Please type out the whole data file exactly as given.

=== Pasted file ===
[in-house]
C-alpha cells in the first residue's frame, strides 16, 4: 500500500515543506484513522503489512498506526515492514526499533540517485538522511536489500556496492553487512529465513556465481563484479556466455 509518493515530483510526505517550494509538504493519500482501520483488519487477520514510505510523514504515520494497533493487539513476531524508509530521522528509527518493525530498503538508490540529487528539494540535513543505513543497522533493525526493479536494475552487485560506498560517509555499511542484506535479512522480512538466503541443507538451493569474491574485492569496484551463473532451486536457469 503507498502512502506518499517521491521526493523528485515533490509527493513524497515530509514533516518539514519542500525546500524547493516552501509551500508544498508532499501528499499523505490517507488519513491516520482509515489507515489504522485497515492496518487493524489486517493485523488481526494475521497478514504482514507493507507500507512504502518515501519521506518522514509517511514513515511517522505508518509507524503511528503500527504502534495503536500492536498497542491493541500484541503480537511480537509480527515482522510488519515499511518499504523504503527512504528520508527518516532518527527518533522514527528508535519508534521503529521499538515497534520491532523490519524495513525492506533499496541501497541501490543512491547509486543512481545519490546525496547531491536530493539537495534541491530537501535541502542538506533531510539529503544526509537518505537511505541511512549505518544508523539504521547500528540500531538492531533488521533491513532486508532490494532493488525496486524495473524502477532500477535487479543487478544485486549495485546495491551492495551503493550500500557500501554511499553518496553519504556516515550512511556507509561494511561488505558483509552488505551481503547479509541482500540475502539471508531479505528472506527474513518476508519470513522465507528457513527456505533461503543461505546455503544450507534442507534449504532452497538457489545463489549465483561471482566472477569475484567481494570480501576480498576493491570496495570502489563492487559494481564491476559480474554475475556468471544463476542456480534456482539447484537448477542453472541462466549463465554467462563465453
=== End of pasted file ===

[in-house]
C-alpha cells in the first residue's frame, strides 16, 4: 500500500515543506484513522503489512498506526515492514526499533540517485538522511536489500556496492553487512529465513556465481563484479556466455 509518493515530483510526505517550494509538504493519500482501520483488519487477520514510505510523514504515520494497533493487539513476531524508509530521522528509527518493525530498503538508490540529487528539494540535513543505513543497522533493525526493479536494475552487485560506498560517509555499511542484506535479512522480512538466503541443507538451493569474491574485492569496484551463473532451486536457469 503507498502512502506518499517521491521526493523528485515533490509527493513524497515530509514533516518539514519542500525546500524547493516552501509551500508544498508532499501528499499523505490517507488519513491516520482509515489507515489504522485497515492496518487493524489486517493485523488481526494475521497478514504482514507493507507500507512504502518515501519521506518522514509517511514513515511517522505508518509507524503511528503500527504502534495503536500492536498497542491493541500484541503480537511480537509480527515482522510488519515499511518499504523504503527512504528520508527518516532518527527518533522514527528508535519508534521503529521499538515497534520491532523490519524495513525492506533499496541501497541501490543512491547509486543512481545519490546525496547531491536530493539537495534541491530537501535541502542538506533531510539529503544526509537518505537511505541511512549505518544508523539504521547500528540500531538492531533488521533491513532486508532490494532493488525496486524495473524502477532500477535487479543487478544485486549495485546495491551492495551503493550500500557500501554511499553518496553519504556516515550512511556507509561494511561488505558483509552488505551481503547479509541482500540475502539471508531479505528472506527474513518476508519470513522465507528457513527456505533461503543461505546455503544450507534442507534449504532452497538457489545463489549465483561471482566472477569475484567481494570480501576480498576493491570496495570502489563492487559494481564491476559480474554475475556468471544463476542456480534456482539447484537448477542453472541462466549463465554467462563465453